Thursday, May 28, 2015

Depression Is Real - RIP Madison Holleran

I came across this line while reading an article this morning, and it rang a huge bell in my head, that this statement carries so much truth in it.

Everyone presents an edited version of life on social media. People share moments that reflect an ideal life, an ideal self.
If the article is too long for you to read, I'll give you a quick summary. Madison is a very pretty college student, who seems to have everything running smoothly in her life. Her struggles in college began to show via her photos and interaction with her family. Despite the pictures she shared on social media, Madison is going through a tough time fitting in, trying to find her place in college and society. Things got so overwhelming, and at 19 years old, she jumped from the 9th floor of a parking garage in downtown Philadelphia.

Madison's last Instagram photo, posted an hour before she took her own life.
I can fully comprehend the struggles Madison was going through. When a person is suffering from depression, everything seems to be in 50 shades of grey (and I don't mean that damn book). You have so much pent up frustration and fear, that when you want to bring it out, and nobody seems to be able to understand you.

People start judging you when you try to pour your fears out. They might say things like "You're thinking too much.", or "You'll get over it."

Depression is not something you switch on and off. To some, depression may seem like a form of mental disorder. I see depression as an overwhelming feeling of sadness and helplessness that could drive a person suffering from it, down a vortex of dark despair. And because people with depression fear being judged by the world, most will mask their sadness and despair with happy faces and pictures. Until everything is too late.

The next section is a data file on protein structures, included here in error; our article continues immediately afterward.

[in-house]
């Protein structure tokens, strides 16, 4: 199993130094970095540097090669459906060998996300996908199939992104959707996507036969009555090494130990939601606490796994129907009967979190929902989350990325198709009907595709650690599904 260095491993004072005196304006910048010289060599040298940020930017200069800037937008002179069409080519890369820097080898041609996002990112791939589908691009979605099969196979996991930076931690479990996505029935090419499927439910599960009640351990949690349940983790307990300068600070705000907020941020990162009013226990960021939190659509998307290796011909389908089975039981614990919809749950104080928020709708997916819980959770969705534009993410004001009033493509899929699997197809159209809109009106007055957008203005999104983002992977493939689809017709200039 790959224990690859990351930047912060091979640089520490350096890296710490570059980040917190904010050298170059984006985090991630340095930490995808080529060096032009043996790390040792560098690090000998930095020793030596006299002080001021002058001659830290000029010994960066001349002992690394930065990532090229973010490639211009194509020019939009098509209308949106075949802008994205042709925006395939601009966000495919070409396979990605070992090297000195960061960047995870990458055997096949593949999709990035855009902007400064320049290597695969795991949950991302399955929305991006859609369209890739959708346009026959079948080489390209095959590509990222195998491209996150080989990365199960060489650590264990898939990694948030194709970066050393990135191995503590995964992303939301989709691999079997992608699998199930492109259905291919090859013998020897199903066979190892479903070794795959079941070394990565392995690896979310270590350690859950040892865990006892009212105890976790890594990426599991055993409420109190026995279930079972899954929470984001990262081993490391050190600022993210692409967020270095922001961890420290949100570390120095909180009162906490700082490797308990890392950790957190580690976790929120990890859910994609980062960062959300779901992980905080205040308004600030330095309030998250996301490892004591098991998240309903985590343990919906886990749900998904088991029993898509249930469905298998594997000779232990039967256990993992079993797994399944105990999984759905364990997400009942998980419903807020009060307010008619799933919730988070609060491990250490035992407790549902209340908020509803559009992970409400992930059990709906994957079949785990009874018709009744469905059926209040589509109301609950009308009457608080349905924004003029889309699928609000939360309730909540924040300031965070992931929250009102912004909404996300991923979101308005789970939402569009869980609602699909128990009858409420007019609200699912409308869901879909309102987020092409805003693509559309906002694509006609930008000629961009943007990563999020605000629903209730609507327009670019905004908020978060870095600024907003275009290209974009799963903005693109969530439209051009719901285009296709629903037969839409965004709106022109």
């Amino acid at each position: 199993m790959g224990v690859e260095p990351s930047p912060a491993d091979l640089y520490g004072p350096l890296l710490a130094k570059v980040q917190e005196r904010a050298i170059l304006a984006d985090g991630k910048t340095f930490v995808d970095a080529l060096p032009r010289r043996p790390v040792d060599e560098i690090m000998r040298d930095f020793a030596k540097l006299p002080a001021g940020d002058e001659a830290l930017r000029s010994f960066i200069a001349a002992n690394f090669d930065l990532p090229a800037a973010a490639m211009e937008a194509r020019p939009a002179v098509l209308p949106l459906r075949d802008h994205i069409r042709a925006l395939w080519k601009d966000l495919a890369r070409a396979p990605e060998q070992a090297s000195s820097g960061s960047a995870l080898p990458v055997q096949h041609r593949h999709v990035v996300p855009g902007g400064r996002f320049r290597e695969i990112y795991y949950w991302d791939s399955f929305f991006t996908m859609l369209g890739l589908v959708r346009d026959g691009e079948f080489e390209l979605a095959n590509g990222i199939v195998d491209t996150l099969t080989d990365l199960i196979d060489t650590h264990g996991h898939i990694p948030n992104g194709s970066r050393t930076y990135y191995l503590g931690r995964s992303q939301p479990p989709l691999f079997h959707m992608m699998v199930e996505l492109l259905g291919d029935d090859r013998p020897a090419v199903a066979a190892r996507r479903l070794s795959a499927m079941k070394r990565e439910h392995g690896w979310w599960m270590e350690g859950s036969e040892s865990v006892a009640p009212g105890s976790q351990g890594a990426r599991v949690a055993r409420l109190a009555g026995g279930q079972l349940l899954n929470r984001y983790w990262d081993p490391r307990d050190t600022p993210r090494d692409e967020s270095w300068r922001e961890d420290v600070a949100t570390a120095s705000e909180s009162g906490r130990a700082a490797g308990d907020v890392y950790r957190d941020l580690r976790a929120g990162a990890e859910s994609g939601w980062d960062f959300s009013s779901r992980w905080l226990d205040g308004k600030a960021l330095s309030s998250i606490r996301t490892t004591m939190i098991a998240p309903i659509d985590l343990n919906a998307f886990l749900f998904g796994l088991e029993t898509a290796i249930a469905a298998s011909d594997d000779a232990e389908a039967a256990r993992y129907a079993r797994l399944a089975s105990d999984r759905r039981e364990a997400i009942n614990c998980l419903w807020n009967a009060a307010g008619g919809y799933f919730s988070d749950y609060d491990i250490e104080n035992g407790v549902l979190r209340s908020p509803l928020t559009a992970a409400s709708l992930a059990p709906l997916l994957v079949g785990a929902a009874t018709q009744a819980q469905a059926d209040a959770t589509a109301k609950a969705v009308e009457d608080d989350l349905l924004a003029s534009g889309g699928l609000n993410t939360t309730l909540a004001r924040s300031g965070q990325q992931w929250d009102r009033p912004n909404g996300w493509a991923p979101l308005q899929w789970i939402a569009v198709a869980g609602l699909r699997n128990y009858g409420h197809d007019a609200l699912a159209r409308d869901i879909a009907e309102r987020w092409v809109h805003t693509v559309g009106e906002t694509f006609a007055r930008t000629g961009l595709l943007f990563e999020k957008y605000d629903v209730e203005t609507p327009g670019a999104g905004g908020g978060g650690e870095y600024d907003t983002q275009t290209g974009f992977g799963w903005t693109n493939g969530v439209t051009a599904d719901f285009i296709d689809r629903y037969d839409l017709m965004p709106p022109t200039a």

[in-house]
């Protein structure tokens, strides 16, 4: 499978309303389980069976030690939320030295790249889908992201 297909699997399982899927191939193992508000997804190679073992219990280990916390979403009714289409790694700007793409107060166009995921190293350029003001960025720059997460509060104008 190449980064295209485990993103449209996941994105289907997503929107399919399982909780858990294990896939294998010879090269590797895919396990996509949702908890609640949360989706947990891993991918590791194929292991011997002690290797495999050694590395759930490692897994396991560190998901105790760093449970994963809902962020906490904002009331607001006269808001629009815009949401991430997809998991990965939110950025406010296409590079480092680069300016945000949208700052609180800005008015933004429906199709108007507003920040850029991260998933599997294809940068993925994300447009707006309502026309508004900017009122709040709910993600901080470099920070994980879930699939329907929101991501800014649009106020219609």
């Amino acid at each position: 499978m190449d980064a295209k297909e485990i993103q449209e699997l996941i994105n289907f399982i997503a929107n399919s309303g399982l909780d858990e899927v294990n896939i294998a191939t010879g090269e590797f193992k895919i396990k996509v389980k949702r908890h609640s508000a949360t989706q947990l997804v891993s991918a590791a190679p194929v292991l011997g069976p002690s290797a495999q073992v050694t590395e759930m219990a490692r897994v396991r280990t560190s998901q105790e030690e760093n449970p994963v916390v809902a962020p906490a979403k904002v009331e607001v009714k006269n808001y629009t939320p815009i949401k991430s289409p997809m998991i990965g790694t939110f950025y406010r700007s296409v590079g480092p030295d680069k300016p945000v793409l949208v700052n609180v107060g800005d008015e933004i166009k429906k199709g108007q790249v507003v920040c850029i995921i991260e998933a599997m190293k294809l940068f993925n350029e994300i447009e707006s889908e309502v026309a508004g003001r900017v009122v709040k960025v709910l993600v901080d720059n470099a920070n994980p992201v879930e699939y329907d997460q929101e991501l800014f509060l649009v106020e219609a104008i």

I took about 8-9 months to fully get myself out of depression, which I slipped into after my third miscarriage back in 2012. I spiraled down the ugly vortex of hopelessness, of blame and pain. Many ugly words were said to me (which didn't help the situation at all), and all I felt was, I wanted to die. The turning point came when my mind started having fleeting thoughts about suicide. The thoughts shook me, made me jump out of my skin. I didn't think I would ever have the words suicide cross my mind. I had always thought people who commit suicide were selfish people, leaving their loved ones behind to deal with the pain and sadness. I stand corrected.

Things have improved a lot since I stepped out from the deep hole, I'm feeling a lot better about myself and of my life. I do hope the world and society will take more heed into looking at symptoms of depression in a person, it's not about pumping a patient with anti-depressants (they don't work shit). Depression is real, and with the world going more topsy turvy, we can expect to see a lot more cases in the near future.